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The Native Tank

by Tom Pallas

The natural water systems of Virginia and Maryland offer an abundance of water life suitable for the aquarium I have collected various fishes, algae, invertebrates, and plants from local freshwater streams and creeks. Not only have I filled an aquarium with a widespread collection of animals, I have learned more about the ecosystem in our area.

At the first glance, the typical stream or creek seems to be rather lifeless. A more detailed look, however, reveals a world within itself Minnows, trout, crawfish, and aquatic bugs scurry about through thick strands of green algae In the spring, the frogs gather and lay eggs, which soon give way to many tadpoles. Collecting native fishes and keeping them in home aquaria is an enjoyable aspect of the hobby.

Before you begin to collect, we must first deal with the law. Many parks have restrictions on collecting, and many regions require that you must have a permit before collecting Always know the rules on nets, seines, chemicals, etc., before you go out to collect. Contact the park service for more information.

Good supplies will help you collect more and better specimens. One of the most handy tools is a large fish net tied to a long broom handle. This gives you more area when collecting with a small net. Nets used in fishing are also helpful, but make sure that the netting is fine enough to catch smaller specimens. Seines are also very helpful. These large nets can be spread across a body of water and dragged to collect specimens — although this normally requires more than one person to accomplish. A bucket with a source of aeration is a must for preserving specimens — more than one are helpful, a separate container for more aggressive specimens.

Observe the water carefully before you begin to collect. Gather some of the sand and rocks and put then1 in your tank to make the tank as natural as possible. Use your own water Decide on an area rich in diversity of life. First, check the current. Is it strong, or is it gentle? Areas with strong currents should be recreated by adding a powerhead and a "downstream" effect. Next check the water parameters — most importantly the water quality and hardness. I have found water in my area to be acidic and soft — but it does vary from region to region.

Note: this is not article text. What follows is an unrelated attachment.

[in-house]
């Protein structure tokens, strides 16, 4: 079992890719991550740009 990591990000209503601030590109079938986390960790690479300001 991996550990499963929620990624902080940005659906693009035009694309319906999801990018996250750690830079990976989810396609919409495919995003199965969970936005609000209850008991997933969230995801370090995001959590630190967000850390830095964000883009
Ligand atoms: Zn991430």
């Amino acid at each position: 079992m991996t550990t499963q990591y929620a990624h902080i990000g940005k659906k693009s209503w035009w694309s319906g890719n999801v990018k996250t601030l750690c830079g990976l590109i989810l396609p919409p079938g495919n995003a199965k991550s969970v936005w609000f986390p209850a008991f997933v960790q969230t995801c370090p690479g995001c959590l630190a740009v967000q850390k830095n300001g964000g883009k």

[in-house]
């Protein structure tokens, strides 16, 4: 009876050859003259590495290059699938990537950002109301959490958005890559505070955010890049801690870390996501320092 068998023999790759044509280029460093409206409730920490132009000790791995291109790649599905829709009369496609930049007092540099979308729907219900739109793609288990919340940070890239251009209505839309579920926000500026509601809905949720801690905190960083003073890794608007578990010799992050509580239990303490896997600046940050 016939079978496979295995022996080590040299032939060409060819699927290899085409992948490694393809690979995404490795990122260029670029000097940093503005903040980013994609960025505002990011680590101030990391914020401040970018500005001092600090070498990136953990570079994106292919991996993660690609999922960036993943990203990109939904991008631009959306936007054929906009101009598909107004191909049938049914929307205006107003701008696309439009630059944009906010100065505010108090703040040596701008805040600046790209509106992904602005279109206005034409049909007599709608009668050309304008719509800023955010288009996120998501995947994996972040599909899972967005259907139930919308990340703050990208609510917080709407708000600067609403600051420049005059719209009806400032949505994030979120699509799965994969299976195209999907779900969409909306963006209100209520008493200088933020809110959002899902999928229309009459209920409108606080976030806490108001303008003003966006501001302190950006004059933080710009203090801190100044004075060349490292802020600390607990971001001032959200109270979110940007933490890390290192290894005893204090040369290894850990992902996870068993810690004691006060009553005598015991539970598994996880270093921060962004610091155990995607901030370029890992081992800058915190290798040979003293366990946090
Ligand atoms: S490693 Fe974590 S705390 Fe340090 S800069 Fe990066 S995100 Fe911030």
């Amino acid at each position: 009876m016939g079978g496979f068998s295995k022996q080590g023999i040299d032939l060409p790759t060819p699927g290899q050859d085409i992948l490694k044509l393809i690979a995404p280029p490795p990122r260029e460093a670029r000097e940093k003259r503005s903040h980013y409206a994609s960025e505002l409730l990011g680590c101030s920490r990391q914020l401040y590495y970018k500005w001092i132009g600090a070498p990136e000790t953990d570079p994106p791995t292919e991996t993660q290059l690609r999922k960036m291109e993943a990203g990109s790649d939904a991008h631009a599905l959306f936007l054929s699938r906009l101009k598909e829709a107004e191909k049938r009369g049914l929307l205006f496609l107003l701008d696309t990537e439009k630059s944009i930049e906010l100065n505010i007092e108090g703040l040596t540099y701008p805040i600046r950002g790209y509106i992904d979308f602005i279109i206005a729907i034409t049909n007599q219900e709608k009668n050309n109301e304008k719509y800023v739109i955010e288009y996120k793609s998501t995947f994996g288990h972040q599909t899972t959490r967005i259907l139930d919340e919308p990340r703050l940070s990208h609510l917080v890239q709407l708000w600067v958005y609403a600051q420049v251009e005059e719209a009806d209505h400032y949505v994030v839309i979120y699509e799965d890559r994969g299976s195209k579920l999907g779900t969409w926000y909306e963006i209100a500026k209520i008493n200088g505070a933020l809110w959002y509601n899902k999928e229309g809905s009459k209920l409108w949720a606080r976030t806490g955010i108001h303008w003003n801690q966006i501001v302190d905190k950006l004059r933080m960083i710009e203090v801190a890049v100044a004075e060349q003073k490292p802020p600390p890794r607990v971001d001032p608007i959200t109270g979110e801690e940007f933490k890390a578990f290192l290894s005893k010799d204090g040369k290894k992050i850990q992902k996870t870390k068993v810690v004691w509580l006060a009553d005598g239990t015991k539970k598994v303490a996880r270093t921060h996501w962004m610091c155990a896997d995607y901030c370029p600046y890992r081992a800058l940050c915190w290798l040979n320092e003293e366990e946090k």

Finally, before you collect, decide on what specimens you want. Be wary of large game fish (bluegill, trout, etc.) and large, pugnacious crawfish. Small fishes, minnows, small crawfish, snails, tadpoles, and newts are all desirable. Also, be realistic in terms of your filter’s bioload. Keep a rough layout of the tank’s inhabitants during collection.

Here are a few pointers for collecting fishes. Minnows swim in small groups, and should be kept that way in the aquarium When you approach with a net, the minnows will disperse in all directions, so swoop swiftly at a school with a large net Crawfish generally arc found in semi–strong current waters under rocks. Gently lift the rock and observe Small crawfish are desirable in a tank with larger fishes If you plan to keep these, then gently guide them into the net. Most other fishes can be found in 2–5 feet of water, this is where the seine comes in handy. Gently drag along the stream and check occasionally Release specimens that you do not wan l Some native fishes turn out to be very pretty, so keep your eyes peeled!

At first you should only collect a small amount of livestock and learn the basics of keeping native fishes, but after that more can be added. Just remember to be realistic and respect the population and diversity of our native aquatic animals.

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